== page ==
Thursday, November 26, 2015

Research Experiences for Undergraduates 2015

Kayley You Mak, a junior at Barnard College, is working with Dr. Gretchen Goodbody-Gringley in the Reef Ecology and Evolution lab at BIOS. She is investigating how depth affects juvenile growth and survival of the common coral, Porites astreoides. By measuring differences in growth and survival between newly settled corals, Kayley is hoping to determine how the depth of parental colonies affects juvenile fitness—an indication of how well an organism can survive and reproduce. This experiment is testing the viability of the Deep Reef Refugia Hypothesis to determine if corals from deeper reefs can repopulate shallow reefs. Given the increased threats to shallow reef ecosystems, understanding how reefs may recover via recruitment of juveniles from marginal populations may indicate overall reef resilience. Below is a link to a video following Kayley on a typical day in the lab.

Lauren Dana, a senior at Bryn Mawr College, and Physical Oceanographer Ruth Curry, who oversees the glider program, are working to combine glider data with ship-based measurements to improve our understanding of small-scale ocean processes. The program’s three gliders, named Anna, Jack, and Minnie, run on battery power, have two-way satellite communications with shore, and are equipped with a suite sensors that enable measurements of the ocean down to 1,000- meters depth. Gliders can sample around the clock, and for months at a time, thus revolutionising the way scientists observe the ocean by increasing the amount of data acquired at a fraction of the cost of traditional technologies. For the next nine months, Minnie and Jack will sample the Sargasso Sea, measuring temperature, oxygen, salinity, nutrients, chlorophyll, and currents. The gliders have already significantly enhanced BIOS’s research and educational capabilities, and will propel important scientific advances in the coming months and years.

This video documents the deployment of two autonomous underwater gliders in September 2015, a few miles east of Bermuda.
Video by Jason Toy

BIOS-REU intern Shasta Keyes is a student from the University Autonomous of Yucatan, Mexico, currently working with Tim Noyes in the Coral Reef Ecology and Optics Lab at BIOS. Her project focuses on the validation of a Species Distribution Model (SDM) for the invasive lionfish (Pterois spp.) population in Bermuda.
This type of model uses environmental data to predict species ranges. By relating sites where lionfish are known to occur with environmental variables at the sites (such as depth, temperature, and habitat), the model characterizes the “suitability” of habitat for lionfish across an area of interest and predicts where lionfish could be present. In this case, the geographical boundary of the model includes the 0 - 150 m depth range surrounding the islands of Bermuda.
Noyes and Keyes are using a baited camera survey method to detect lionfish presence and thus validate the model’s suitability predictions, and they hope the model outcomes can be used as a tool for managing this invasive species.
For more information about this project and baited camera surveys, contact Tim Noyes

Kelvin Santana Rodríguez is a senior at the University of Puerto Rico at Humacao, and currently working with Drs. Amy Maas and Leocadio Blanco-Bercial as an REU intern in their Zooplankton Ecology Lab. Here at BIOS Kelvin is studying pteropods, a group of small marine snails that spend their entire life at sea and are found in oceans around the world. Pteropods of the order Thecosomata produce calcium carbonate shells that are negatively impacted by chemical changes in the water, and therefore can serve as useful biological indicators of change in the environment. Because most previous research has focused on polar and temperate species of pteropods and little is known about tropical and subtropical species, Kelvin is investigating how temperature impacts the respiration and development of shelled pteropods in the Sargasso Sea.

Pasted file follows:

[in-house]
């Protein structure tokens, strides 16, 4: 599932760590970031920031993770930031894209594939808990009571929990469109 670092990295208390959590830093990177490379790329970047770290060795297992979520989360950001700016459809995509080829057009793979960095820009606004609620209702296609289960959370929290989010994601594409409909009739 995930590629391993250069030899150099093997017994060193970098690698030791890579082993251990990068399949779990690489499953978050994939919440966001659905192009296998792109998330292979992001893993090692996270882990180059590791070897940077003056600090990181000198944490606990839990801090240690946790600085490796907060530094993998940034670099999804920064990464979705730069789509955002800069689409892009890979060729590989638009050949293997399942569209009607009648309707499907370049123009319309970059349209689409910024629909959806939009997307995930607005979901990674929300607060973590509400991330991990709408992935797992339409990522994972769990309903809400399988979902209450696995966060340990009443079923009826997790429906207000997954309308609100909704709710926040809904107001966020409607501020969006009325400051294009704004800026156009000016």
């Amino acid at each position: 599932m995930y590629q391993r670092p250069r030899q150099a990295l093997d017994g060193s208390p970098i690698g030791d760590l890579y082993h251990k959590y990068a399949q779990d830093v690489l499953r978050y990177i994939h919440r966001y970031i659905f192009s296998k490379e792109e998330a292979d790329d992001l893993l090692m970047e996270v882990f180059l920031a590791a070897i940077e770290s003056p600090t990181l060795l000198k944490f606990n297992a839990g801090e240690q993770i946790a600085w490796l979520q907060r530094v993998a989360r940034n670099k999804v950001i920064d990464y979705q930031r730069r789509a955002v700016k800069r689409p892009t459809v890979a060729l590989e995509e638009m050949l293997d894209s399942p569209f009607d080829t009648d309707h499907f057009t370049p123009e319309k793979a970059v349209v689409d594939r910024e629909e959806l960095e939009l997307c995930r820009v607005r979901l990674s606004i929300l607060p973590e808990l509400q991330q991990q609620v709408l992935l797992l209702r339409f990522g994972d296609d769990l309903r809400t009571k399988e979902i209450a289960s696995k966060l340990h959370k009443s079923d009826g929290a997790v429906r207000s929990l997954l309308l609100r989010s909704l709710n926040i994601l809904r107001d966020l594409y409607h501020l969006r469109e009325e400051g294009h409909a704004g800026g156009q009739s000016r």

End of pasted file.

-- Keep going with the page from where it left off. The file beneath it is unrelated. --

Naomi Huntley is a senior at the University of Michigan, currently working as an REU intern with Dr. Samantha de Putron in her Coral Reef Ecology Lab along with Lais Lima, a graduate student from San Diego State University/ UC Davis Ecology program. Here at BIOS, Naomi is studying the effects of short and long term cold stress in the reef coral Siderastrea radians, which is a shallow water species resilient to high sedimentation, fluctuating salinity and a wide range of temperatures. Because of the resilience exhibited by Siderastrea radians, we believe it may be a key species in understanding how environmental disturbances will affect coral reef communities and aid in making future climate change projections.
In addition to seawater temperature increases, climate change may be the cause of extreme cold-water anomalies. Our cold stress studies are characterising the species’ response at the northern edge of it’s range, a so called “marginal” habitat that may be a refuge for species survival during climate-driven range shifts, and may also host coral populations that have elevated resilience and resistance to temperature stress.
My research in Bermuda examines the response to thermal stress at the northern end of their range. In the future, Lais and Dr. de Putron plan to replicate these studies in Brazil to examine their response at the southern end of their range. This work will help determine if marginal populations show similar responses to thermal stress.